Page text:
Instead... the real problem: the cute little red foxes with the pointy ears that are taking over London. This apparently age-old urban blight has been made worse by the recent illegalization of fox hunting in Britain. There are now more foxes in London than double decker buses!

On one side of the debate we have fox rescue organizations and treatment facilities, with sympathists leaving out food and night time cameras to catch video of these charming furry friends. And on the other side, hired snipers defending the lives of free-range guinea pigs in backyard charming English gardens from these demonic marauders.

It's all true, at least according to the New York Times. Man are people weird.

Well at least them foxes queue up properly.

Happy Reading!

Wednesday, October 15, 2014

Fall 2014 Update

The pots I am currently shipping to my gallery friends are special to me because I started working on those series early in the summer. This was one year after moving to the mountains to give up teaching & curating in Atlanta in order to make work full-time.

I took a break mid-summer to work on some new illustrations and patterns of illustrations at my drawing table. This was really the first attempt at covering pots in patterned illustrations since I switched to earthenware, and I am excited how the first pots turned out.

The new illustrations of instrument players have also been very well received, and I've already started drawing the dancers that obviously must follow them!

During the summer we also had our first vegetable garden and started restoring our pastures, which were important first steps in breathing life into the old farm that we bought and moved to in GreenEville, TN. It was a busy exhausting summer but we have loads of pottery and fresh pickles to show for it!

Here's our pottery and pickles summer of 2014 slide show...

Sunday, August 4, 2013

Mountain Update

The past few months have been a whirlwhind... we transitioned MudFire to a new management team, moved to the mountains, got busy in our little basement studio for fall shows, started building a new studio building, had bunches of visitors, spent time in Asheville, and.... WENT TO DOLLYWOOD!

We're super-excited to get our new studio setup. Here are a couple in progress shots. You can view more and stay in touch with new additions via the Flickr set.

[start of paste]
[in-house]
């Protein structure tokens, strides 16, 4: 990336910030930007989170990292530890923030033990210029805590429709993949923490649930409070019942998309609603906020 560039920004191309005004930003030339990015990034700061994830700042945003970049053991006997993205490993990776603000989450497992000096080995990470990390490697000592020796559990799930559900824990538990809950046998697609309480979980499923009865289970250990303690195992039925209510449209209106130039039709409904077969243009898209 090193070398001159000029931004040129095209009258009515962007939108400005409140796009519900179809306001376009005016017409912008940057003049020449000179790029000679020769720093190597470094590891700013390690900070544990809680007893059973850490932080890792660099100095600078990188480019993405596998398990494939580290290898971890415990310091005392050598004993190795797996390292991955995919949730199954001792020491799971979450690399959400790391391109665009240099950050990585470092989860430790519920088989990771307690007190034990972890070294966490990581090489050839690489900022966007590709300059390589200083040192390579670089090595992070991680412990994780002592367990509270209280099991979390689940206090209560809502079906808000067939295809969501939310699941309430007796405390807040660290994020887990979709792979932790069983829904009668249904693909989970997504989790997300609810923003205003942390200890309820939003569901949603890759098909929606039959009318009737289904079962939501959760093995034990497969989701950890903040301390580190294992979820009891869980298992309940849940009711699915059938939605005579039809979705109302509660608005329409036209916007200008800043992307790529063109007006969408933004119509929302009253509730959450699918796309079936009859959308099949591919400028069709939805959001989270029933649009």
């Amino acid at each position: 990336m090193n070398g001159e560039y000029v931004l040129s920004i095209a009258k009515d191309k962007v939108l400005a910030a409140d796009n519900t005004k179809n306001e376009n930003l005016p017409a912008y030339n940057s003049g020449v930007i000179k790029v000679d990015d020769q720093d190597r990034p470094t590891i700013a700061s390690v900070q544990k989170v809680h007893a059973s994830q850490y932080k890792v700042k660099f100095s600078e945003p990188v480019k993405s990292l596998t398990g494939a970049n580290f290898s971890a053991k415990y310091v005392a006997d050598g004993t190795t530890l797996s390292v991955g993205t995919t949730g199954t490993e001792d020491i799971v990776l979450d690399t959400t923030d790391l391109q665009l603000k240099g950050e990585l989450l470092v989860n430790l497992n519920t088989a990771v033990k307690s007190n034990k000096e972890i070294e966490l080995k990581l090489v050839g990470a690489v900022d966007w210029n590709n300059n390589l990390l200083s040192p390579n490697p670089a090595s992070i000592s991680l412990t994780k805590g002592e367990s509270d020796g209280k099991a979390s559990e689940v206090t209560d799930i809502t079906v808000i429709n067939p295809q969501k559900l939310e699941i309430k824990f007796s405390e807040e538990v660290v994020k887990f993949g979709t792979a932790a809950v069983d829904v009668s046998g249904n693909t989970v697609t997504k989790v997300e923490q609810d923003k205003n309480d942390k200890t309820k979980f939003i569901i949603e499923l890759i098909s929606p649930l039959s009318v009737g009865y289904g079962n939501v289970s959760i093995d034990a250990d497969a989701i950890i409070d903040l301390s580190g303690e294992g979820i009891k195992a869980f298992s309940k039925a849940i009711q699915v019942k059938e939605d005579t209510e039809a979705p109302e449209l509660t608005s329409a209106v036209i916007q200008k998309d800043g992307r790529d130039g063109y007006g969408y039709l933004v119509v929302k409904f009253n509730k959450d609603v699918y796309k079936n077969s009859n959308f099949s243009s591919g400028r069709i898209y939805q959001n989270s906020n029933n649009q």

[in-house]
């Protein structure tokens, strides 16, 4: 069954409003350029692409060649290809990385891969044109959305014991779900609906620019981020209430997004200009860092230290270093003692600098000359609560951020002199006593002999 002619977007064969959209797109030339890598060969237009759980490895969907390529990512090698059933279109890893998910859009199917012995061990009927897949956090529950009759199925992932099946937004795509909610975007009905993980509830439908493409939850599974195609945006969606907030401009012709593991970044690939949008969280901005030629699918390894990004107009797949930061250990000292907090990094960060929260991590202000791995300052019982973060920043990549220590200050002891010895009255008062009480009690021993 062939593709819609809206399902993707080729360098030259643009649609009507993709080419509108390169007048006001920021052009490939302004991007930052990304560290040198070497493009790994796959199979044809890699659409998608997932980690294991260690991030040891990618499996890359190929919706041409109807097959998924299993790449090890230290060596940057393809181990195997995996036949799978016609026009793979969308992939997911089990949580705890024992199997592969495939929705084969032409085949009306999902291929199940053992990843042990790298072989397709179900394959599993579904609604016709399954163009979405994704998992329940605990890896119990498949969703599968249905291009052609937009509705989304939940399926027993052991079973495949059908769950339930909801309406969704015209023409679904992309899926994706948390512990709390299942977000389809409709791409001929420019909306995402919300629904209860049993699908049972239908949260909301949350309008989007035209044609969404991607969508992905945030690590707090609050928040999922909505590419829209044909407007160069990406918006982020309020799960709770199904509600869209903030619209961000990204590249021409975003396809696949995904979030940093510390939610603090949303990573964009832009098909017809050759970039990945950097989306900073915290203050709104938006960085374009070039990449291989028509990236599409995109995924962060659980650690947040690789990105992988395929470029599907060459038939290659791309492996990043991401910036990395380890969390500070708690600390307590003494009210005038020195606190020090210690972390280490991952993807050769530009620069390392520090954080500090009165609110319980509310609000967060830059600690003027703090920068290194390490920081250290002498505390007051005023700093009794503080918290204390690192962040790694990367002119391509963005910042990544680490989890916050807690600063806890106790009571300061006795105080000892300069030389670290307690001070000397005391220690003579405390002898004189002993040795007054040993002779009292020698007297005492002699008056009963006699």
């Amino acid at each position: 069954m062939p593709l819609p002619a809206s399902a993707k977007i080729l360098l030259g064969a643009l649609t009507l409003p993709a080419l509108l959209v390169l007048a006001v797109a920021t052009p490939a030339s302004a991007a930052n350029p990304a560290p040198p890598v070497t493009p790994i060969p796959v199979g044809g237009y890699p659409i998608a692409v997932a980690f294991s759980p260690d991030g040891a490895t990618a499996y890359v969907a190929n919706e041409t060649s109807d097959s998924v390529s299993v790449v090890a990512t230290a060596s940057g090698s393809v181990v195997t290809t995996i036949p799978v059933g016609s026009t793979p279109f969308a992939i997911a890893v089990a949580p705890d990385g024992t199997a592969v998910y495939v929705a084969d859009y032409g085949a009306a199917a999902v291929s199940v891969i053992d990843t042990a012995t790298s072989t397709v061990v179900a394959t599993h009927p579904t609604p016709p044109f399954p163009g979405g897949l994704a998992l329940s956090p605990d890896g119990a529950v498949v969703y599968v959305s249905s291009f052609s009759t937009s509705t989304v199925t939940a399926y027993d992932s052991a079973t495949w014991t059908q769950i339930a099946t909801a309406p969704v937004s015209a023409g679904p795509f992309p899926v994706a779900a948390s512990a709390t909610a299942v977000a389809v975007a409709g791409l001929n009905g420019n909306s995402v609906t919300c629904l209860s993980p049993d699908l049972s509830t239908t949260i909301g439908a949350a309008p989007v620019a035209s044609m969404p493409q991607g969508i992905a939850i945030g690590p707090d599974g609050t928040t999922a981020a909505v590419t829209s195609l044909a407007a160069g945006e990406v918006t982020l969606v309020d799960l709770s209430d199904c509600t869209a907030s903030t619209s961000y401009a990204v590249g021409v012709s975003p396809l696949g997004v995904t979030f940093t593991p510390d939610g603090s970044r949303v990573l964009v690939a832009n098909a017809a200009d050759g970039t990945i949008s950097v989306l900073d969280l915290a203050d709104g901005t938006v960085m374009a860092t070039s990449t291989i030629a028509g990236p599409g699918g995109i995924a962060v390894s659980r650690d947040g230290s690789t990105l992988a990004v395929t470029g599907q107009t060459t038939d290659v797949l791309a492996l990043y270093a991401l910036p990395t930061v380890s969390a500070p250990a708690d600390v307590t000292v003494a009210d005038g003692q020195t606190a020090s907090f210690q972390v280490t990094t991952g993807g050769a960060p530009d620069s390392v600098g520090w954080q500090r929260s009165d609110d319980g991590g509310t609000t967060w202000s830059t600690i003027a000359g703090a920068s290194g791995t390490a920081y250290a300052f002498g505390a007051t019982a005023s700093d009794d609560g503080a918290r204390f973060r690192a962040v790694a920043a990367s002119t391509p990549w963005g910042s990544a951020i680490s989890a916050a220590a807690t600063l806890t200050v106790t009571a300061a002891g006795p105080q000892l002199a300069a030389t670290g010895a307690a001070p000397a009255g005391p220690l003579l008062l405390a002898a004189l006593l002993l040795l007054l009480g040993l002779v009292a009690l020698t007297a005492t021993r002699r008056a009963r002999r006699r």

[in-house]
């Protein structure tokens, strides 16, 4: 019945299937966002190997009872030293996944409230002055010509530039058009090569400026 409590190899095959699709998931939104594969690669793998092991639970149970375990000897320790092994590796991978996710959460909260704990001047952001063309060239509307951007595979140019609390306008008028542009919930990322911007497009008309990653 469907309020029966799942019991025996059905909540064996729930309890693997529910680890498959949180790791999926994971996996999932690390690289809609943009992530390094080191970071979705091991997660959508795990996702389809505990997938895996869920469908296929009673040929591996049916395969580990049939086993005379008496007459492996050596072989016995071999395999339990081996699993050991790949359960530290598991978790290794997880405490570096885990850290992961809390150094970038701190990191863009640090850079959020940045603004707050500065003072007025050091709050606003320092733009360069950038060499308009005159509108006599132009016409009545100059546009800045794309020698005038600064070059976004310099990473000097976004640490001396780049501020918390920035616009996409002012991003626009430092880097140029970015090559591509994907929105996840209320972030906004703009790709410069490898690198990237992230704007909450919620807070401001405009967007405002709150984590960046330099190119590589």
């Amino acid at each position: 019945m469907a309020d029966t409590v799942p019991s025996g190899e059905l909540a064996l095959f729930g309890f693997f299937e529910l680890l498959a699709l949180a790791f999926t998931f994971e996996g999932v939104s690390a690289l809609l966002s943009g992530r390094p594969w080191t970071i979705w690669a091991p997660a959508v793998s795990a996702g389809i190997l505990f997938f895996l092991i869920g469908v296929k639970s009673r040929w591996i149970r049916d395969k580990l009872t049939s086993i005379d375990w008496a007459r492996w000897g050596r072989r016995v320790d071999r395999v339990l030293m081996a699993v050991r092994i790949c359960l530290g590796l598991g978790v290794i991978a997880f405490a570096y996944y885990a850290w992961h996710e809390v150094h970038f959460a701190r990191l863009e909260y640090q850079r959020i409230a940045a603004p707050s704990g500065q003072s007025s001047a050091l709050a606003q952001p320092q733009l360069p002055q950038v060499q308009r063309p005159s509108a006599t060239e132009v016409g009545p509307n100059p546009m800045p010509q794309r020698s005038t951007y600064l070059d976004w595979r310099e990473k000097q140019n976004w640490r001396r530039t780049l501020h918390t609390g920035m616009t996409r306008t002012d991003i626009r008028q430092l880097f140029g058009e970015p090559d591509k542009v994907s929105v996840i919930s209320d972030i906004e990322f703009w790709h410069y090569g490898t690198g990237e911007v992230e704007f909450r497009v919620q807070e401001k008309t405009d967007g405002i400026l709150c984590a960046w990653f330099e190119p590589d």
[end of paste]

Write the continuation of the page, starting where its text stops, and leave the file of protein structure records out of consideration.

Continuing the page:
Wednesday, April 17, 2013

Big Changes

I'm sorry, my friends, for not posting in so long. Life has taken a major series of turns. It's exciting!

Long and short, my lovely lady Luba and I decided last year it was time for a major change. The glamour and attraction of city life had faded and we had a major hankerin' for some tree time and some serious fixin' to pottery-make. You see already my language is affected.

Speaking of pots, there are two must-see pottery shows in the Southeast this coming weekend. A good distance apart, so we'll let it slide if you just hit one.

We are showing with a huge, gigantic, ultra-mega large group of artists at Fired Works in Macon, Georgia. A quick drive from Atlanta. Did we mention there are a lot of artists?

Also, we were tickled pink to be invited to show with a group of our pottery heroes up in North Carolina at the Madison County Potters Market. We were actually tickled bright red, a deep purple, a glowing orange and every other kind of tickled. This is a top notch group and we're a little overwhelmed to be included.

Madison County Potters Market

OK, back to changes. Basically, we lined up an awesome group of conspirators to take the reins at MudFire, allowing us to head north into the hills real soon. We are confident that MudFire is on a newly re-energized path to even more mega-awesomeness. And we have some big plans for the future to fine tune this year.

In the meantime we'll be making pots and growing food (sans-Monsanto) up in Appalachia. Note field. Note tractor. Here we come.

Wednesday, September 19, 2012

Please Help

I'm excited to be participating in a breast cancer fundraiser called Barbells for Boobs thru CrossFit East Decatur next door. I hope you can help support my fundraising goal by donating at...

Together we can save lives by helping provide mammograms and other cancer screening services for the low income and underinsured. Thank you for your support!

Friday, August 24, 2012

New Image Gallery

I'm just back from several months of field research, and happy to be back on my home planet. After years of quietly observing the Critter Pack on planet Snacklandia, I have finally made inroads and begun to earn there trust. They are beginning to reveal information about the flora and fauna of their settlements and allowing me brief glimpses of their social interactions.

I have documented this information on a series of new pots, with samples viewable as a gallery on my artist website. MudFire will be having an online sale in September too, you can stay tuned for news there via the quick signup form.

This new work will also be available at FRANK, Crimson Laurel, MudFire, YoungBlood, the Perspectives pottery sale in Watkinsville, and shows at Cedar Creek Gallery and the John Michael Kohler Arts Center. I also had a cup juried by Pete Pinnell into the upcoming cup show at the University of Missouri. Busy summer!